Thursday, March 27, 2014

27/3/2014: 2012-2013 Trends in Toursim & Travel to Ireland


Here is the data for Overseas Tourism and Travel for Ireland for Q4 2013 and full year 2013. Please note: due to changes in data reporting, we only have 2012 and 2013 figures as comparatives. Note: key takeaways are summarised at the bottom of the post.

Let's start with spending by visitors:

  • In 2013, overseas travellers to Ireland spent EUR3,262 million on their stay and fares, which is 11.9% higher than in 2012. In Q4 2013, the rise y/y was 6.9%.
  • Air fares paid into Irish carriers rose only marginally in 2013 compared to 2012 - up by just 0.9% to EUR864 million.
  • This means that bulk of increase came from non-transport spend. Total overseas tourism and travel earnings rose 9.4% y/y in 2013 to EUR4,126 million. It is worth noting that Q4 2013 y/y rise was 3.7%.
  • Key takeaway: these are positive numbers, indicative of a recovery in the sector and supportive of the data on employment growth in the sector.
Chart to illustrate:


The above figures are gross and exclude trends for Irish travellers abroad. Including these:
  • Tourism and Travel Balance - trade balance computed by netting out overseas tourism and travel expenditure by irish residents abroad - registered a deficit of EUR337 million in 2013, which is a significant improvement on deficit of EUR640 million in 2012.

In terms of visitors numbers, things are a bit more complex:
  • Total number of overseas visitors to Ireland rose to 6,986,000 in 2013, up 7.2% y/y. Q4 2013 also registered a rise of 9.9%.
  • However, increases in visits to friends/relatives - those including visits by return emigrants - rose 10.8% y/y to 2,014,000. In other words, 42% of the total rise in number of visitors was accounted for by potential visits by Irish emigrants. 
  • Business visitors numbers posted a weak increase, despite big inflows of EU officials traveling to Dublin during the Presidency, rose only 5.1% from a low base. This increase accounted for only 12.8% of the total increase in overseas visitors. In fact in the last six months of 2013 (after the end of our presidency) the number of business visitors to the country fell 9.3% compared to the same period of 2012. The evidence clearly does not support claims of improved business activity.
  • Visitors numbers for the purpose of holiday/leisure/recreation activities rose 8.0% y/y in 2013 to 3,059,000. This is good, but it is less robust than the aggregate numbers. 
  • Thus, total visitors numbers excluding visits to family and friends reached 4,972,000 in 2013 which is up 5.8% y/y/.
  • Key takeaway: Good news is that visitors numbers are growing. Less positive news is that growth in the numbers of visitors for leisure and business purposes is growing much slower than the headline 9.9% figure cited by everyone is concerned.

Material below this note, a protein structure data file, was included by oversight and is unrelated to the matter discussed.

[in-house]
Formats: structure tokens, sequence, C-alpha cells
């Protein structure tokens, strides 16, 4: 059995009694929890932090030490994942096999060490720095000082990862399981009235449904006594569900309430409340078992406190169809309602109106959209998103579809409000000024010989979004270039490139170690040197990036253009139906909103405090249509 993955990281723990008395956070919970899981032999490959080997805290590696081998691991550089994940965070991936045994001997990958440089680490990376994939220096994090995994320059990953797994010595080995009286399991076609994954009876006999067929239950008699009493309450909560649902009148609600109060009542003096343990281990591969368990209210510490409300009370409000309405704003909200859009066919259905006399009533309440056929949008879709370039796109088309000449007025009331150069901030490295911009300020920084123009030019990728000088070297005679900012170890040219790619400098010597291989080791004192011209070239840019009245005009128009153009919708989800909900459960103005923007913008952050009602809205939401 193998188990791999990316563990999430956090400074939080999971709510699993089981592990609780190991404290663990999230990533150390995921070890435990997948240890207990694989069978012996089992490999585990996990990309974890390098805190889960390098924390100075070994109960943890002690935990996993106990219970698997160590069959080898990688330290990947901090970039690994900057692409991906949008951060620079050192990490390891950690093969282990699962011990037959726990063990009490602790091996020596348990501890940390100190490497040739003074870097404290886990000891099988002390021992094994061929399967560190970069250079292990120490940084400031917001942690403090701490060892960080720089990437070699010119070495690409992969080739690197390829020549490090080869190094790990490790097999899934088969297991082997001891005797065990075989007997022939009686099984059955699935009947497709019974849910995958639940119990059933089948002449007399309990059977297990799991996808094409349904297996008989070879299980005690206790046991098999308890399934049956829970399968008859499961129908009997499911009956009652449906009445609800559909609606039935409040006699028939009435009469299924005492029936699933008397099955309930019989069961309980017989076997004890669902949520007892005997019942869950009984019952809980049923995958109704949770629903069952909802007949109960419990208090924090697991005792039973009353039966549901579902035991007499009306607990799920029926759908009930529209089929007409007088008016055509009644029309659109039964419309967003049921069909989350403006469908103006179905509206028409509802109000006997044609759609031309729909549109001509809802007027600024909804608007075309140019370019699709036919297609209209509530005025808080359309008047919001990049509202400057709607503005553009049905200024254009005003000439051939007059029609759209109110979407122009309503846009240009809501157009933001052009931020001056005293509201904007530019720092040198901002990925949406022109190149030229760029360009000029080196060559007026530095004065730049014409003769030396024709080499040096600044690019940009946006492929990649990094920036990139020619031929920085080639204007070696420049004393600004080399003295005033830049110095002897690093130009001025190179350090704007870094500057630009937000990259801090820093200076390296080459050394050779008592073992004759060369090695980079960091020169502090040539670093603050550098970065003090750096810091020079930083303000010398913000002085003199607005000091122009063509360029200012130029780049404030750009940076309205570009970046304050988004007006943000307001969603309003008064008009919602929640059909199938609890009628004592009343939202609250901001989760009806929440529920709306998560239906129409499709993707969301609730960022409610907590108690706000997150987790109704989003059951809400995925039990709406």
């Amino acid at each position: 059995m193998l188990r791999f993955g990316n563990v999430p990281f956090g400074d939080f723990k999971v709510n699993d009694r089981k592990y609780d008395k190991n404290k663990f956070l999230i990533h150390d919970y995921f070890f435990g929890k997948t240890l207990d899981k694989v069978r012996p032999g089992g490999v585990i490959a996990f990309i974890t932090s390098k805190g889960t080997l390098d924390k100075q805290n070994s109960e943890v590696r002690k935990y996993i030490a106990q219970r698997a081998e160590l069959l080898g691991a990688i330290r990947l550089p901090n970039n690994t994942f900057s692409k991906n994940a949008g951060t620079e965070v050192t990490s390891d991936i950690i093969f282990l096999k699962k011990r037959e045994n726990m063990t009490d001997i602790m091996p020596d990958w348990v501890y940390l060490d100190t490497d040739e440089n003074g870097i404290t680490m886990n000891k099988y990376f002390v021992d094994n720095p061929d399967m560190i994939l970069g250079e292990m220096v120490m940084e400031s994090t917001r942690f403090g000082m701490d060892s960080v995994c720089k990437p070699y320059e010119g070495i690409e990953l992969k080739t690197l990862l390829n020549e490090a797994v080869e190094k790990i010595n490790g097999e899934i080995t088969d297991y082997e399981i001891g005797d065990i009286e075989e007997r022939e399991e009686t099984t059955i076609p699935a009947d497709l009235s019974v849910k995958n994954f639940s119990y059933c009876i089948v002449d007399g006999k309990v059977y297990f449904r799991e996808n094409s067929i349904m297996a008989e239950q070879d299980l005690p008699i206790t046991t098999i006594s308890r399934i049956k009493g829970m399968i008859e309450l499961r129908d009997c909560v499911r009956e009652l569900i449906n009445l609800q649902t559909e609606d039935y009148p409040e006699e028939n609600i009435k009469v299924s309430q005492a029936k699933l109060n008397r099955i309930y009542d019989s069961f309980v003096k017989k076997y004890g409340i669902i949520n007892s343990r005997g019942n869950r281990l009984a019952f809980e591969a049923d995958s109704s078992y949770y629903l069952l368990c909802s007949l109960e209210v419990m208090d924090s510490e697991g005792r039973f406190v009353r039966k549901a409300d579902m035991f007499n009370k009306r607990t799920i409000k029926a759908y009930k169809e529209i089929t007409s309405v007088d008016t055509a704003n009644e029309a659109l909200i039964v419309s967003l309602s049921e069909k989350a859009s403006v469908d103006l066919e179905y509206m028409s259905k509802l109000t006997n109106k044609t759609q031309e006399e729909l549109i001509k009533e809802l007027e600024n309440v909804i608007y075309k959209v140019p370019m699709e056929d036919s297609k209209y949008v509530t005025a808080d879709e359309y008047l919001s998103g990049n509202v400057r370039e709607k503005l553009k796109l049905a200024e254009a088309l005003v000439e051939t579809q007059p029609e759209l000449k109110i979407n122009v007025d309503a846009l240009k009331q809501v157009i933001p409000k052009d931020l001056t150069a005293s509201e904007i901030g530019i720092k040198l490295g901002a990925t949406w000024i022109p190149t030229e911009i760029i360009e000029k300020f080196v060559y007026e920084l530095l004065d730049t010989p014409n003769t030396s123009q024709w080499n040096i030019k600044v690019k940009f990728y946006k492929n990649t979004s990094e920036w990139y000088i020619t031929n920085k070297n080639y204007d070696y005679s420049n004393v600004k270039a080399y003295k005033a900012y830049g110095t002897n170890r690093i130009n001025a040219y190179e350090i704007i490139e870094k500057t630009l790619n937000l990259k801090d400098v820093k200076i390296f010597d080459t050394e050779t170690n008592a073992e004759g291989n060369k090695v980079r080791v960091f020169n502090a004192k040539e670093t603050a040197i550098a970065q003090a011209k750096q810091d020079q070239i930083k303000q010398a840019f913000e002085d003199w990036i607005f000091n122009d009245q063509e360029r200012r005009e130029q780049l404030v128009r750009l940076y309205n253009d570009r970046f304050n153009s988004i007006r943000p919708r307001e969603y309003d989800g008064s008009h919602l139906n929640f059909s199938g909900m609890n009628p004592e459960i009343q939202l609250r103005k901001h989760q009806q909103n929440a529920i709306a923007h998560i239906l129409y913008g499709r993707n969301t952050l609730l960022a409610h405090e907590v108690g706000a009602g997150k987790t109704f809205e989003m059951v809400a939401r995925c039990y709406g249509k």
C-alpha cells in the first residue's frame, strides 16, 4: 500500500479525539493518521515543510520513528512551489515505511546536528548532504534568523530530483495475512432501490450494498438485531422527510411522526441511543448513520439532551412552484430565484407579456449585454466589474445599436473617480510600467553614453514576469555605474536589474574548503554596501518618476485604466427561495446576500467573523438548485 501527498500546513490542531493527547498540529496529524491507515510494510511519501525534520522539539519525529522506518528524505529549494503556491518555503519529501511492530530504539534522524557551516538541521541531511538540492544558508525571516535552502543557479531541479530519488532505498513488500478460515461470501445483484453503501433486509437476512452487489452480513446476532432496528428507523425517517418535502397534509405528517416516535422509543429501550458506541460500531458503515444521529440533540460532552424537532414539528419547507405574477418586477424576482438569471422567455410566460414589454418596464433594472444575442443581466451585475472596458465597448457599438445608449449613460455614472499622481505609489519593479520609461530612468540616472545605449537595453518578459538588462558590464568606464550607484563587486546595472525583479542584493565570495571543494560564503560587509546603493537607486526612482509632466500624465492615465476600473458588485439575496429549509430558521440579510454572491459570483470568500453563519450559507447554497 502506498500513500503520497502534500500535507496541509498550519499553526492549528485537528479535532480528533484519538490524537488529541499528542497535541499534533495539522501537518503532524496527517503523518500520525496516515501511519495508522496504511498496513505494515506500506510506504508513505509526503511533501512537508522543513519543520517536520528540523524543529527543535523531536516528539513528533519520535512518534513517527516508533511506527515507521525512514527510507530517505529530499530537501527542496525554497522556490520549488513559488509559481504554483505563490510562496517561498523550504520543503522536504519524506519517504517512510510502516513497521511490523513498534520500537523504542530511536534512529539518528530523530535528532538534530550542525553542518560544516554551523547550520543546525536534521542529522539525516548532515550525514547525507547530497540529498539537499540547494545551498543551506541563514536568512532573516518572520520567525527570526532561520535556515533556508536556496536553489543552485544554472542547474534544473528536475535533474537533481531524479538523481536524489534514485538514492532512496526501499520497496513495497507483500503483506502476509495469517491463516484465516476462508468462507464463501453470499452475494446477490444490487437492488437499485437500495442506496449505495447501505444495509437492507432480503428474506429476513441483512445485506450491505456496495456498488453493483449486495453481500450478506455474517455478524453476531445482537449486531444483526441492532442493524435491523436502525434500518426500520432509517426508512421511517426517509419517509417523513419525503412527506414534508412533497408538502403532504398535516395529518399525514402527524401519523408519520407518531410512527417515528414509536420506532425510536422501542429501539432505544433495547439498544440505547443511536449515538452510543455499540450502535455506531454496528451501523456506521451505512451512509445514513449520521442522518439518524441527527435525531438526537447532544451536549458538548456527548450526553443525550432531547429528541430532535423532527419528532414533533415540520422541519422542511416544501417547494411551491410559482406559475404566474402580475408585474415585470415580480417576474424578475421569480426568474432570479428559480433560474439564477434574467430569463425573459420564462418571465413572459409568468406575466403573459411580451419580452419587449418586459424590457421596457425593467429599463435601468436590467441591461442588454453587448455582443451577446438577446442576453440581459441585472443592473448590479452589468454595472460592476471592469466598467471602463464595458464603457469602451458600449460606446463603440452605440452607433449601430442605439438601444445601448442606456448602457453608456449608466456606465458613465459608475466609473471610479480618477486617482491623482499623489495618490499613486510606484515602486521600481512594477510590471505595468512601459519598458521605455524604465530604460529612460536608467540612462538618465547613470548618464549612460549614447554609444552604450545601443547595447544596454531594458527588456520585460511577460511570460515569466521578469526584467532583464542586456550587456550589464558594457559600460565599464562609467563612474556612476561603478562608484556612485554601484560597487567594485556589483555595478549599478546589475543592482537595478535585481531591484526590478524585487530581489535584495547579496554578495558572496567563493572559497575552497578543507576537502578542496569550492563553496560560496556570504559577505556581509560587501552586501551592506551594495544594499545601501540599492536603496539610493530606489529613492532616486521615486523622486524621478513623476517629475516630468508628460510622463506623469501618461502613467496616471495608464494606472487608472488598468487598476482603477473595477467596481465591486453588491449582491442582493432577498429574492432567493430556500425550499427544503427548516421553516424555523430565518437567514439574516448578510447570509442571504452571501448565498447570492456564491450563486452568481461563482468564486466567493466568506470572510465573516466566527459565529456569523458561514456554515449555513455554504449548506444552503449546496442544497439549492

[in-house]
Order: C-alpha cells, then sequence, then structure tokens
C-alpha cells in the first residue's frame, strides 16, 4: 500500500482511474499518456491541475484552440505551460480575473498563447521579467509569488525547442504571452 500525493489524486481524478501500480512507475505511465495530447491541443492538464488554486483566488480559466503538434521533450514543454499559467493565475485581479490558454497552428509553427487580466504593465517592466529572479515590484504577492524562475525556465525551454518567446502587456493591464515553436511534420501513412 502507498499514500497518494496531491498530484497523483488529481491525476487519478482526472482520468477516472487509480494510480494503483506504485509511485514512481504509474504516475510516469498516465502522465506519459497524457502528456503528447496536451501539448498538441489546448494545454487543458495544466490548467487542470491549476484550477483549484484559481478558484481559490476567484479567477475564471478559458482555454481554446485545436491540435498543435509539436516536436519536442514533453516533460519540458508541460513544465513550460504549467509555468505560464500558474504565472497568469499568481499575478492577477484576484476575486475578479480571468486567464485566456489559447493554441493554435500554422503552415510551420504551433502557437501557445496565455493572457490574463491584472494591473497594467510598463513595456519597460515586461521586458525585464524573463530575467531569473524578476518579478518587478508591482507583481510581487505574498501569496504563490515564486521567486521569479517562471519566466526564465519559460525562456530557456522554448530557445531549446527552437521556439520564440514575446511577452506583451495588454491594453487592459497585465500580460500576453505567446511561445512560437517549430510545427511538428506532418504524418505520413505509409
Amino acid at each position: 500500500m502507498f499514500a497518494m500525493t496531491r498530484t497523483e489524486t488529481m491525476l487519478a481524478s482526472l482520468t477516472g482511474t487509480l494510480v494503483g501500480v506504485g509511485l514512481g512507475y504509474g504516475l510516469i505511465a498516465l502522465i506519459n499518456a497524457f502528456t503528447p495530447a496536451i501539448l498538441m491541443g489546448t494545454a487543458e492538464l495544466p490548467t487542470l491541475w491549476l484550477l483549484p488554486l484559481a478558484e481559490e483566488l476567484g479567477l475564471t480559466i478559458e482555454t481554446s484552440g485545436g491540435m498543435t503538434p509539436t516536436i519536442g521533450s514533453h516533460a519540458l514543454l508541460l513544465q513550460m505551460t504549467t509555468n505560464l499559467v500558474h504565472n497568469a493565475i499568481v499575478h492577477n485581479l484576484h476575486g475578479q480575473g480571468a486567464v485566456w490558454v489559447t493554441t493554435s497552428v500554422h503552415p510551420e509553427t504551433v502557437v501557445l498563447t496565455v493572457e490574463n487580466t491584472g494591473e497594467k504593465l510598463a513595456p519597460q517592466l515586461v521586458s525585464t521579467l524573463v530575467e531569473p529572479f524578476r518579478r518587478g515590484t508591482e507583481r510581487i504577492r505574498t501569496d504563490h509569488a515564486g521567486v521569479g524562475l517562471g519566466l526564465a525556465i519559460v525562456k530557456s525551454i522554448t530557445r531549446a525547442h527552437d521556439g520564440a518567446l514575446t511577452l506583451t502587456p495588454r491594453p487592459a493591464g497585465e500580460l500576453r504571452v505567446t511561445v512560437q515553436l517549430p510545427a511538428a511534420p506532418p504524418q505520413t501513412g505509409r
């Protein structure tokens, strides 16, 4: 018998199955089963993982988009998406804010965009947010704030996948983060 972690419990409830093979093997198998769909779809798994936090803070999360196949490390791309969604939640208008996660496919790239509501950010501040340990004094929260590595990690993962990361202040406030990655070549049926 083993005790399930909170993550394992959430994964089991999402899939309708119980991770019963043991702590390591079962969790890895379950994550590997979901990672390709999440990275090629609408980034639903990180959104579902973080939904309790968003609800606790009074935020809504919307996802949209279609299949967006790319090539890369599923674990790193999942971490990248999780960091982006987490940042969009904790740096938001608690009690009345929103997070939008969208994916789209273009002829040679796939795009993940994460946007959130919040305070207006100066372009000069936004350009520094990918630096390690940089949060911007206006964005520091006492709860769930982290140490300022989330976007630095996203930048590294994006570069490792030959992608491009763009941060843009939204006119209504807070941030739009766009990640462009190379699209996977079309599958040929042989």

Next - onto average duration of stay:
  • In 2013, average duration of stay by visitors for all reasons for journey averaged 7.125 days, which is down on 7.275 days for 2012. In Q4 2013, average duration stood at 6.8 days against 7.2 days in Q4 2012. Thus the decline in average length of stay is not due to shorter-term visits associated with official travel during the Presidency. In fact, business trips duration averaged 5.35 days in 2013 - up on 4.925 days in 2012.
  • Holiday and recreation trips duration average remained static in 2013 at 2012 level of 6.25 days. So the entire decrease was down to visits to friends and relatives shrinking from 7.325 days on average to 7.2 days.
  • Key takeaway: people are traveling more, and staying roughly the same amount of time.

Last, average spend per visitor:
  • Overall average spend per visitor to Ireland stood at EUR581.07 in 2013, up 1.58% on 2012 levels - which is a weak increase. In Q4 2013 average spend actually fell 5.6% y/y.
  • Excluding air fares, average spend rose 3.8% y/y to EUR420.89 in 2013 compared to 2012.
  • Of all countries tracked, decrease in visitors was recorded only for Italy. 
  • Largest increase (full year figures) was recorded for visitors from Great Britain (accounting for 33% of the total rise and 42% of all visitors to Ireland)a and the US (accounting for 30.1% of total rise in visitors numbers and 16.6% of all visitors to Ireland.
  • Smallest increase (as opposed to drop) was recorded for visitors from Other countries (excluding GB, US, Australia & New Zealand, and Rest of Europe. 
  • In terms of average spend, chart below summarises for Q4 2013 compared to Q4 2012.

Key takeaways from above:
  • Overall: positive numbers, indicative of a recovery in the sector and supportive of the data on employment growth in the sector
  • Trade balance on tourism sector is still in deficit, but improving
  • Less positive news is that growth in the numbers of visitors for leisure and business purposes is much slower than the headline 9.9% figure cited in the media
  • There are more people traveling to Ireland, and they staying roughly the same amount of time
  • Overall average spend per visitor to Ireland stood at EUR581.07 in 2013, up 1.58% on 2012 levels - which is a weak increase. In Q4 2013 average spend actually fell 5.6% y/y
  • In Q4 2013, spend fell for all groups of travellers excluding those from Germany and from 'Other countries'
  • Visitors from 'Other countries' have now overtaken visitors from the US in terms of per-person spend on their trips to Ireland.
Post a Comment